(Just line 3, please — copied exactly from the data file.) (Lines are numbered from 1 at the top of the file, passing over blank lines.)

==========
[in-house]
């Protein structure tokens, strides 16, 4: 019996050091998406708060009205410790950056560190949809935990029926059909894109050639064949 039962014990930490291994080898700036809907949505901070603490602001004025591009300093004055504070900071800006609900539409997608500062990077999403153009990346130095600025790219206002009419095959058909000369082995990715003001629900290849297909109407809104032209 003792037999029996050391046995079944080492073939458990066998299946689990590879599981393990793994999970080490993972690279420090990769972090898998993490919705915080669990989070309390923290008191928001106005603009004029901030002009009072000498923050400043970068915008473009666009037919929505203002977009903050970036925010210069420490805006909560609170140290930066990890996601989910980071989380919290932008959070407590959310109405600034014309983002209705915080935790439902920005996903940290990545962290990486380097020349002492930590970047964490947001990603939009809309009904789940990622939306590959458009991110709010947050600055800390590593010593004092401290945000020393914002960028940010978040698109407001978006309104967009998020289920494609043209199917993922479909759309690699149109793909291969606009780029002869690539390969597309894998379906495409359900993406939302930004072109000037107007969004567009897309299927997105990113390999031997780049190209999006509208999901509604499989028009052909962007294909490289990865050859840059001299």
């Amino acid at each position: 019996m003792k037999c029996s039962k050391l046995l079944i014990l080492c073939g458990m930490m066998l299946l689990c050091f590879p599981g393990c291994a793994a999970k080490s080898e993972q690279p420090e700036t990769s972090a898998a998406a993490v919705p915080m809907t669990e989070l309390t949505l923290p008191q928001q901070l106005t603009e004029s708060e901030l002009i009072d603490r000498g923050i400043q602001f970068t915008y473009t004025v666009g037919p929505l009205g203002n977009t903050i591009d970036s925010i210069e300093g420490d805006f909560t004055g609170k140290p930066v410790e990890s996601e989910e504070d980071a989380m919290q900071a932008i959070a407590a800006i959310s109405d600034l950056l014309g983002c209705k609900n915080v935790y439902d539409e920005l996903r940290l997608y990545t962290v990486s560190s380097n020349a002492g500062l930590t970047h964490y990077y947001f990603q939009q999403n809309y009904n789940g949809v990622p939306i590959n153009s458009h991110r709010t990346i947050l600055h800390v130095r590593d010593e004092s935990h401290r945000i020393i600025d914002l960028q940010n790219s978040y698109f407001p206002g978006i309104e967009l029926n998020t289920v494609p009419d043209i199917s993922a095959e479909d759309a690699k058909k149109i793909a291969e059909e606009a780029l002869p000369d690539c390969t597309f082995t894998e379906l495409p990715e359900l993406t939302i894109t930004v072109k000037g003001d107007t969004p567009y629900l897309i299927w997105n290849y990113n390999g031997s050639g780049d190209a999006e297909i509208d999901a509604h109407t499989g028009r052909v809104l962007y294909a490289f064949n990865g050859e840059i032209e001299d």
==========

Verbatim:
């Amino acid at each position: 019996m003792k037999c029996s039962k050391l046995l079944i014990l080492c073939g458990m930490m066998l299946l689990c050091f590879p599981g393990c291994a793994a999970k080490s080898e993972q690279p420090e700036t990769s972090a898998a998406a993490v919705p915080m809907t669990e989070l309390t949505l923290p008191q928001q901070l106005t603009e004029s708060e901030l002009i009072d603490r000498g923050i400043q602001f970068t915008y473009t004025v666009g037919p929505l009205g203002n977009t903050i591009d970036s925010i210069e300093g420490d805006f909560t004055g609170k140290p930066v410790e990890s996601e989910e504070d980071a989380m919290q900071a932008i959070a407590a800006i959310s109405d600034l950056l014309g983002c209705k609900n915080v935790y439902d539409e920005l996903r940290l997608y990545t962290v990486s560190s380097n020349a002492g500062l930590t970047h964490y990077y947001f990603q939009q999403n809309y009904n789940g949809v990622p939306i590959n153009s458009h991110r709010t990346i947050l600055h800390v130095r590593d010593e004092s935990h401290r945000i020393i600025d914002l960028q940010n790219s978040y698109f407001p206002g978006i309104e967009l029926n998020t289920v494609p009419d043209i199917s993922a095959e479909d759309a690699k058909k149109i793909a291969e059909e606009a780029l002869p000369d690539c390969t597309f082995t894998e379906l495409p990715e359900l993406t939302i894109t930004v072109k000037g003001d107007t969004p567009y629900l897309i299927w997105n290849y990113n390999g031997s050639g780049d190209a999006e297909i509208d999901a509604h109407t499989g028009r052909v809104l962007y294909a490289f064949n990865g050859e840059i032209e001299d």